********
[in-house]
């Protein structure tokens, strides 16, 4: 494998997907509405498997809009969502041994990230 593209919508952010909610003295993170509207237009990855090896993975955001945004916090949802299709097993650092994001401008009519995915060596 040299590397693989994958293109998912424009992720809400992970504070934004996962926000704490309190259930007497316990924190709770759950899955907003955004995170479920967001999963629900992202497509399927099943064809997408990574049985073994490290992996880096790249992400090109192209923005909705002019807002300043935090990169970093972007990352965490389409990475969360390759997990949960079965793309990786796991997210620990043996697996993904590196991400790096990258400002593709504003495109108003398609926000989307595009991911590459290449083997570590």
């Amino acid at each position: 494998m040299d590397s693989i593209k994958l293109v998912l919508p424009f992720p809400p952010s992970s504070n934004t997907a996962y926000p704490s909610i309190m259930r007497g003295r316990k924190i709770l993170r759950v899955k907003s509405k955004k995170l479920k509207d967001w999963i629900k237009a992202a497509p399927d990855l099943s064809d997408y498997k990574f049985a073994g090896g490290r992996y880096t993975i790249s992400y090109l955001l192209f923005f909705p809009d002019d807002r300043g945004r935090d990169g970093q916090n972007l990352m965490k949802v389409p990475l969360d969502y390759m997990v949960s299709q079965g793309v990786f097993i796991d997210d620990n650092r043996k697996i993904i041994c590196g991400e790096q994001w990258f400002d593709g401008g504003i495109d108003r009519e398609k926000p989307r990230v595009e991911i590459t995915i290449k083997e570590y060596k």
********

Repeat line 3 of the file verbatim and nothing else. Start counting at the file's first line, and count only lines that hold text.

């Amino acid at each position: 494998m040299d590397s693989i593209k994958l293109v998912l919508p424009f992720p809400p952010s992970s504070n934004t997907a996962y926000p704490s909610i309190m259930r007497g003295r316990k924190i709770l993170r759950v899955k907003s509405k955004k995170l479920k509207d967001w999963i629900k237009a992202a497509p399927d990855l099943s064809d997408y498997k990574f049985a073994g090896g490290r992996y880096t993975i790249s992400y090109l955001l192209f923005f909705p809009d002019d807002r300043g945004r935090d990169g970093q916090n972007l990352m965490k949802v389409p990475l969360d969502y390759m997990v949960s299709q079965g793309v990786f097993i796991d997210d620990n650092r043996k697996i993904i041994c590196g991400e790096q994001w990258f400002d593709g401008g504003i495109d108003r009519e398609k926000p989307r990230v595009e991911i590459t995915i290449k083997e570590y060596k």